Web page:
STATE EX REL. KEY INSURANCE COMPANY, Relator,
THE HONORABLE MARCO A. ROLDAN, Respondent.
ORIGINAL PROCEEDING IN PROHIBITION
Insurance Company filed a petition for a writ of prohibition
directing the circuit court to dismiss, for lack of personal
jurisdiction, claims filed against it by Josiah Wright and
Phillip Nash. This Court issued a preliminary writ of
prohibition. Nash alleges Key committed the tort of bad faith
refusal to settle in Missouri, bringing Key within the
purview of Missouri's long-arm statute and establishing
the requisite minimum contacts necessary to satisfy due
process. The preliminary writ of prohibition is quashed.
Insurance Company is an insurance company incorporated under
the laws of the state of Kansas with its principal place of
business in Kansas. Key issued an insurance policy to Kansas
City, Kansas, resident, Takesha Nash (Takesha). The insurance
policy covered her 2002 Kia Optima. Takesha's father,
Phillip Nash (Nash), was involved in a motor vehicle
collision with Josiah Wright in Jackson County, Missouri,
while driving Takesha's Optima. Soon after the collision,
Wright's counsel informed Key of the collision, and Key
denied coverage. Wright sued Nash in Jackson County. Wright
and Nash agreed to submit their dispute to arbitration in
Jackson County. The arbitrator awarded Wright $4.5 million in
damages. The circuit court then confirmed Wright's
arbitration award as a final judgment.
arbitration, Wright filed a lawsuit against Key and Nash in
the Jackson County circuit court seeking to collect insurance
proceeds from Takesha's Key insurance policy. Nash filed
a cross-claim against Key, alleging Key committed the tort of
bad faith refusal to settle and breached its contractual duty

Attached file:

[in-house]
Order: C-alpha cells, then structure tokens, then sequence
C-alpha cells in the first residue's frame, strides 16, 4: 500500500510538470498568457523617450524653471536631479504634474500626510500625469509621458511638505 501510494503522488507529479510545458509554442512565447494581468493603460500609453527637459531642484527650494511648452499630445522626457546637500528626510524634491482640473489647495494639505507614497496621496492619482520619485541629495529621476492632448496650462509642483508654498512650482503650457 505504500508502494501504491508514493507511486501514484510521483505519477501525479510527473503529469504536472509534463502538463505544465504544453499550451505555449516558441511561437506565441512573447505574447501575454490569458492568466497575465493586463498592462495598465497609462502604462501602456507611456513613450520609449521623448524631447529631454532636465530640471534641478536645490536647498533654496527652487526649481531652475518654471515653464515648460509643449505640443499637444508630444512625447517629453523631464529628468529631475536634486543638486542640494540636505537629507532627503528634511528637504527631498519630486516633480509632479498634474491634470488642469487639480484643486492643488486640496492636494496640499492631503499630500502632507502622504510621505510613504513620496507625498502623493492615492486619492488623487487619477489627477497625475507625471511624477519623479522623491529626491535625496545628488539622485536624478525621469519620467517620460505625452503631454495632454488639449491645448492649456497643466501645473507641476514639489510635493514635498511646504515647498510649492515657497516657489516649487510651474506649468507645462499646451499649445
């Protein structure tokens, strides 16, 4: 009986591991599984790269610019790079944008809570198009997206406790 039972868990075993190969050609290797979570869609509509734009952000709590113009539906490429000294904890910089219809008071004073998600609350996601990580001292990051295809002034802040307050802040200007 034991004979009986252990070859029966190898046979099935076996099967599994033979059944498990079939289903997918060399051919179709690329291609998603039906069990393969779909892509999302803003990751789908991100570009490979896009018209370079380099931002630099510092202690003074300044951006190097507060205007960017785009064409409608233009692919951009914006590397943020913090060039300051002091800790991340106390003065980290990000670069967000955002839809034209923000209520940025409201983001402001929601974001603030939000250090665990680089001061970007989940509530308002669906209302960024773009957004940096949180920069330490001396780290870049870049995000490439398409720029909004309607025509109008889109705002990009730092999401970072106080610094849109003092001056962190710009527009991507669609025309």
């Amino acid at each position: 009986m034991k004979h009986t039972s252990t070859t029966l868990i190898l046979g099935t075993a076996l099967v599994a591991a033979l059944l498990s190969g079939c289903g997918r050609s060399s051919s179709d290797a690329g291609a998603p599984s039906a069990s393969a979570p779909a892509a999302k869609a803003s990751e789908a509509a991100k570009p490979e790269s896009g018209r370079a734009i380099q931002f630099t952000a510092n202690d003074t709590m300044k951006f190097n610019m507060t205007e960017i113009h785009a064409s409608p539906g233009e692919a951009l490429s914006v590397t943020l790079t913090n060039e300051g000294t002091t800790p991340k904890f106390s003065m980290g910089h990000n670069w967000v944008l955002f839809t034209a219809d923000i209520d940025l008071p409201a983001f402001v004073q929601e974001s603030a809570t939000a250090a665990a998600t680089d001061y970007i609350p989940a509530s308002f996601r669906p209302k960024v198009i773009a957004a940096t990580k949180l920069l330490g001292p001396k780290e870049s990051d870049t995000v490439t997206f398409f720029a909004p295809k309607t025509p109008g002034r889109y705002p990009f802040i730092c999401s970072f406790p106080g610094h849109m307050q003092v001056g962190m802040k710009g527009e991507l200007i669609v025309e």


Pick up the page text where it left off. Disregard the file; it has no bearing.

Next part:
to defend him. Key filed a motion to dismiss Wright and
Nash's claims for lack of personal jurisdiction, which
the circuit court overruled. Key sought a writ of prohibition
from this Court directing the circuit court to dismiss Wright
and Nash's claims for lack of personal jurisdiction. This
Court issued a preliminary writ of prohibition.
Court has jurisdiction to issue original remedial writs. Mo.
Const. art. V, § 4.1.
A writ of prohibition is appropriate: (1) to prevent the
usurpation of judicial power when a lower court lacks
authority or jurisdiction; (2) to remedy an excess of
authority, jurisdiction or abuse of discretion where the
lower court lacks the power to act as intended; or (3) where
a party may suffer irreparable harm if relief is not granted.
State ex rel. Hawley v. Midkiff, 543 S.W.3d 604,
606-07 (Mo. banc 2018) (quoting State ex rel.
Strauser v. Martinez, 416 S.W.3d 798, 801 (Mo. banc
2014)). "Prohibition is the proper remedy to prevent
further action of the trial court where personal jurisdiction
of the defendant is lacking." Id. at 607
(quoting State ex rel. Norfolk S. Ry. Co. v. Dolan,
512 S.W.3d 41, 45 (Mo. banc 2017)). Prohibition will issue
only when the lower court's usurpation of jurisdiction is
"clearly evident." Id.
jurisdiction is a court's power over the parties in a